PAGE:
Amazingly, The Financial Times is selling the line that Britain and France "are being pushed towards a possible deal over the next European Union budget." This is based on the unlikely premise that Blair is prepared to give up part of the UK's rebate if France agrees to a cut in the proposed €89bn (£59.9bn) rural development fund – the "unlikely" bit being that France would ever countenance such a cut.
It thus takes the Chinese press agency Xinhuanet to report that the finance ministers of the EU member states failed entirely in their meeting which ended yesterday to reach any agreement at all on the vexed question of the budget, with Britain holding the line on the rebate
Juncker is now to hold a last-ditch meeting with Blair next Tuesday, in an attempt to break the impasse. "It's a well organized coincidence," Juncker said of the timing of the talks, where he will present a revised, revised compromise proposal in the hope that the 2007-13 budget can then be agreed at a special meeting of foreign ministers in Luxembourg on 12 June.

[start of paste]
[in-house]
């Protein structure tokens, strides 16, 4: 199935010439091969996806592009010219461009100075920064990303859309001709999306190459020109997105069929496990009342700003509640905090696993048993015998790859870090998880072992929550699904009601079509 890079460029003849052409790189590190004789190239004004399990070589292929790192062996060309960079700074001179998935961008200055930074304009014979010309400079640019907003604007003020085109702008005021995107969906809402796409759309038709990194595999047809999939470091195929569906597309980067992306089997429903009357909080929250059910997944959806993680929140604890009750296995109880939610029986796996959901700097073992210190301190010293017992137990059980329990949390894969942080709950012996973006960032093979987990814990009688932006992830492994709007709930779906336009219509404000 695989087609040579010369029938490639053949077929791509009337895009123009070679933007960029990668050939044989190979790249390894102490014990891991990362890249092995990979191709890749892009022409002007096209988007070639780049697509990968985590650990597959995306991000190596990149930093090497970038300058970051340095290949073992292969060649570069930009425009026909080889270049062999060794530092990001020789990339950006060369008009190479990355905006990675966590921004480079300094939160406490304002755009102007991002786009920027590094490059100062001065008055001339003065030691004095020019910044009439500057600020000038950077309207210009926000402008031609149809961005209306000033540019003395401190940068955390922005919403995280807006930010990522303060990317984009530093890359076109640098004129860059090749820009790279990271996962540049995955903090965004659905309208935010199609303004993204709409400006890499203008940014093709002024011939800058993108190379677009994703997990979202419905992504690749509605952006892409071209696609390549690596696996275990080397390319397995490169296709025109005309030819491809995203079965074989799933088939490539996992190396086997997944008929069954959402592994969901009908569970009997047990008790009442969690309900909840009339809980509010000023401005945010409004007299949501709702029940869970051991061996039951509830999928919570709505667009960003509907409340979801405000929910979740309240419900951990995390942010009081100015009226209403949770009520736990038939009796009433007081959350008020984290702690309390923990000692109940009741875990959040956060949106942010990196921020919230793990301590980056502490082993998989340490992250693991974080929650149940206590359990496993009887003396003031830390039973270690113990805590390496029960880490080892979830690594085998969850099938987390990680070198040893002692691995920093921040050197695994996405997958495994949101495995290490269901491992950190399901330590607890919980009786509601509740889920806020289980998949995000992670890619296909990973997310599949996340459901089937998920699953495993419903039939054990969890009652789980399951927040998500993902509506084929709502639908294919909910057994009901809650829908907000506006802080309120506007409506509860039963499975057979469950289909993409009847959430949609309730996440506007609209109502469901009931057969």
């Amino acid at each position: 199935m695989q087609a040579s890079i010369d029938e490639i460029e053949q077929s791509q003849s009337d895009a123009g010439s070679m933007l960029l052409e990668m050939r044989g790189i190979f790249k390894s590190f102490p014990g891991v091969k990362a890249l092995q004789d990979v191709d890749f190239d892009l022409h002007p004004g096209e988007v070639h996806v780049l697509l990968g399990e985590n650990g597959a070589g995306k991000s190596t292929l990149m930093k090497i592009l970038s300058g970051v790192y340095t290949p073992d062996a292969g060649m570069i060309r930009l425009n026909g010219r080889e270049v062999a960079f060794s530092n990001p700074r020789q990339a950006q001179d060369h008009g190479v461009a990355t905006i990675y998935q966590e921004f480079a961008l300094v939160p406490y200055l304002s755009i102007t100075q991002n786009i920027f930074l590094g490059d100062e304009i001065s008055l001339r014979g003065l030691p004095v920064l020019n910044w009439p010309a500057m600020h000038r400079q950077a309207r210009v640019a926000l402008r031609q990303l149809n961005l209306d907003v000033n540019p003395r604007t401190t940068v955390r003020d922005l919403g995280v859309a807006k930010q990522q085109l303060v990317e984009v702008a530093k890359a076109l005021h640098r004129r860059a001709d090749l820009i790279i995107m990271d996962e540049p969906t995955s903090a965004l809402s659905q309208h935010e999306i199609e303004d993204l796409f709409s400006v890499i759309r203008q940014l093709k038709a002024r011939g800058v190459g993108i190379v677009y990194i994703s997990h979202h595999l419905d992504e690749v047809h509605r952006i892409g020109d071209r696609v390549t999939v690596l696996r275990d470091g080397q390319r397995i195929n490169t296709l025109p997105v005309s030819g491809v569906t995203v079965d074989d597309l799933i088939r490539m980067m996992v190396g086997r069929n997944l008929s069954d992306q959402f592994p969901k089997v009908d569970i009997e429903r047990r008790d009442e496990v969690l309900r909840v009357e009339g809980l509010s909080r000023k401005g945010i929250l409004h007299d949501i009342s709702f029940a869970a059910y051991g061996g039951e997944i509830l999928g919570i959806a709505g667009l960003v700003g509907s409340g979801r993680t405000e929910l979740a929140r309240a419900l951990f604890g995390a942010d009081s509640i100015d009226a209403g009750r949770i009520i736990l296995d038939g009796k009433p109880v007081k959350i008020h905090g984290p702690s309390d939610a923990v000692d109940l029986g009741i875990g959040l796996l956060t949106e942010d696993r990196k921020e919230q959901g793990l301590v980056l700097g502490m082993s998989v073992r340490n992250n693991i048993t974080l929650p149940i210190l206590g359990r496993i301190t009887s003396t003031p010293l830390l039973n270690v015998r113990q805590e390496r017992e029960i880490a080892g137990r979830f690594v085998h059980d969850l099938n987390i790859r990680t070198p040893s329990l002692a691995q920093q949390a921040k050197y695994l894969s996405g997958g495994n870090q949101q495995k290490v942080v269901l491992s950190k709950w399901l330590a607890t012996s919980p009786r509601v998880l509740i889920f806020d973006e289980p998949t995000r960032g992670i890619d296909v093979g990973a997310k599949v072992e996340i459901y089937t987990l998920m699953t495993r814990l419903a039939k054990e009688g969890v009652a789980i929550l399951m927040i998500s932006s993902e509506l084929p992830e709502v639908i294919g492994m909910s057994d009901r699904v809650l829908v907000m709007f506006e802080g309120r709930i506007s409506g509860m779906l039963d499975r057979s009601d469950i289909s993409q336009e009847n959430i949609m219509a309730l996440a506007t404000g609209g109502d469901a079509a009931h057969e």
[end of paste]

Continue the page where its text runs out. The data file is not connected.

Not least of those watching for any weakening of the presidency line, however, is Dutch finance minister Gerrit Zalm, whose own countrymen expressed their dissatisfaction at being the highest per capita contributors to the EU budget in the recent referendum.
He said it was "unacceptable" that the UK alone should enjoy a rebate on its EU budget contribution. "It is impossible to have a system that only benefits one country," he said.
Thus says one of Juncker's aides, "The British rebate is the key to everything," as if we did not know. "It is a psychological key. If it stays where it is, there are quite a few new member states from eastern Europe who would be financing the rebate, and to many eyes that is not quite decent."
Failing Blair doing the "decent" thing, however, he will find that he is going to take on the mess from Juncker and deal with it during the British presidency. And what will he do then poor thing?